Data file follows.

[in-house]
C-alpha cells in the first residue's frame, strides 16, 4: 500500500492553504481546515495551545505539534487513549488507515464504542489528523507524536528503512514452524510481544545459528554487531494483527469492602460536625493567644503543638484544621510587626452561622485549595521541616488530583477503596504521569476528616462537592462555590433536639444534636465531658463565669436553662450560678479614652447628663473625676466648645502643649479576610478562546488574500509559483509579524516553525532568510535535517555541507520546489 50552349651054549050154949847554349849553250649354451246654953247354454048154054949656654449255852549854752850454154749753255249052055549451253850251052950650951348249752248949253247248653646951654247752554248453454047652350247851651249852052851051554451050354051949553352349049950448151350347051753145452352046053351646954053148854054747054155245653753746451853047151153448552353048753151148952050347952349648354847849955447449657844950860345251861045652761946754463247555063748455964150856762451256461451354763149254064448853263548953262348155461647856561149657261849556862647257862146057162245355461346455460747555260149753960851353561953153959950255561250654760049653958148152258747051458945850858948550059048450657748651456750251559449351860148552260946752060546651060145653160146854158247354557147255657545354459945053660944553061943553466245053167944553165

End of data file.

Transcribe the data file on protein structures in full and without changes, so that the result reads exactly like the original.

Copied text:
[in-house]
C-alpha cells in the first residue's frame, strides 16, 4: 500500500492553504481546515495551545505539534487513549488507515464504542489528523507524536528503512514452524510481544545459528554487531494483527469492602460536625493567644503543638484544621510587626452561622485549595521541616488530583477503596504521569476528616462537592462555590433536639444534636465531658463565669436553662450560678479614652447628663473625676466648645502643649479576610478562546488574500509559483509579524516553525532568510535535517555541507520546489 50552349651054549050154949847554349849553250649354451246654953247354454048154054949656654449255852549854752850454154749753255249052055549451253850251052950650951348249752248949253247248653646951654247752554248453454047652350247851651249852052851051554451050354051949553352349049950448151350347051753145452352046053351646954053148854054747054155245653753746451853047151153448552353048753151148952050347952349648354847849955447449657844950860345251861045652761946754463247555063748455964150856762451256461451354763149254064448853263548953262348155461647856561149657261849556862647257862146057162245355461346455460747555260149753960851353561953153959950255561250654760049653958148152258747051458945850858948550059048450657748651456750251559449351860148552260946752060546651060145653160146854158247354557147255657545354459945053660944553061943553466245053167944553165